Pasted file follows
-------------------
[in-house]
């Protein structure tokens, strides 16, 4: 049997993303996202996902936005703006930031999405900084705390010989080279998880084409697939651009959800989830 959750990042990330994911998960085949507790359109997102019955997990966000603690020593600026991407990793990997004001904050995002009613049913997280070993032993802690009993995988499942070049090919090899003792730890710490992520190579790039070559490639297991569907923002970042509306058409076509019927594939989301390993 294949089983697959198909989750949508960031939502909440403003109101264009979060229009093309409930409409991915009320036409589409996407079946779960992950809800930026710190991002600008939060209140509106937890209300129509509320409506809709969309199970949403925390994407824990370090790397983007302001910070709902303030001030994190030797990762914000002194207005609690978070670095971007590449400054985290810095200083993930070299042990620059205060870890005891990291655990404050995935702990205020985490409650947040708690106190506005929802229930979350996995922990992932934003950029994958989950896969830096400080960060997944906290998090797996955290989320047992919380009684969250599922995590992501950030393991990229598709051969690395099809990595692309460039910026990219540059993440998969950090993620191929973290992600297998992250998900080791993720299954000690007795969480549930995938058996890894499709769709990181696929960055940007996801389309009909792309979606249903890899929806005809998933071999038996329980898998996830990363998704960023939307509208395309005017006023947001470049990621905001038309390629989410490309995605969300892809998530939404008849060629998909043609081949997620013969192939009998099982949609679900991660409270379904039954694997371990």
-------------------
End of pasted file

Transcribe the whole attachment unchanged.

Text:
[in-house]
């Protein structure tokens, strides 16, 4: 049997993303996202996902936005703006930031999405900084705390010989080279998880084409697939651009959800989830 959750990042990330994911998960085949507790359109997102019955997990966000603690020593600026991407990793990997004001904050995002009613049913997280070993032993802690009993995988499942070049090919090899003792730890710490992520190579790039070559490639297991569907923002970042509306058409076509019927594939989301390993 294949089983697959198909989750949508960031939502909440403003109101264009979060229009093309409930409409991915009320036409589409996407079946779960992950809800930026710190991002600008939060209140509106937890209300129509509320409506809709969309199970949403925390994407824990370090790397983007302001910070709902303030001030994190030797990762914000002194207005609690978070670095971007590449400054985290810095200083993930070299042990620059205060870890005891990291655990404050995935702990205020985490409650947040708690106190506005929802229930979350996995922990992932934003950029994958989950896969830096400080960060997944906290998090797996955290989320047992919380009684969250599922995590992501950030393991990229598709051969690395099809990595692309460039910026990219540059993440998969950090993620191929973290992600297998992250998900080791993720299954000690007795969480549930995938058996890894499709769709990181696929960055940007996801389309009909792309979606249903890899929806005809998933071999038996329980898998996830990363998704960023939307509208395309005017006023947001470049990621905001038309390629989410490309995605969300892809998530939404008849060629998909043609081949997620013969192939009998099982949609679900991660409270379904039954694997371990």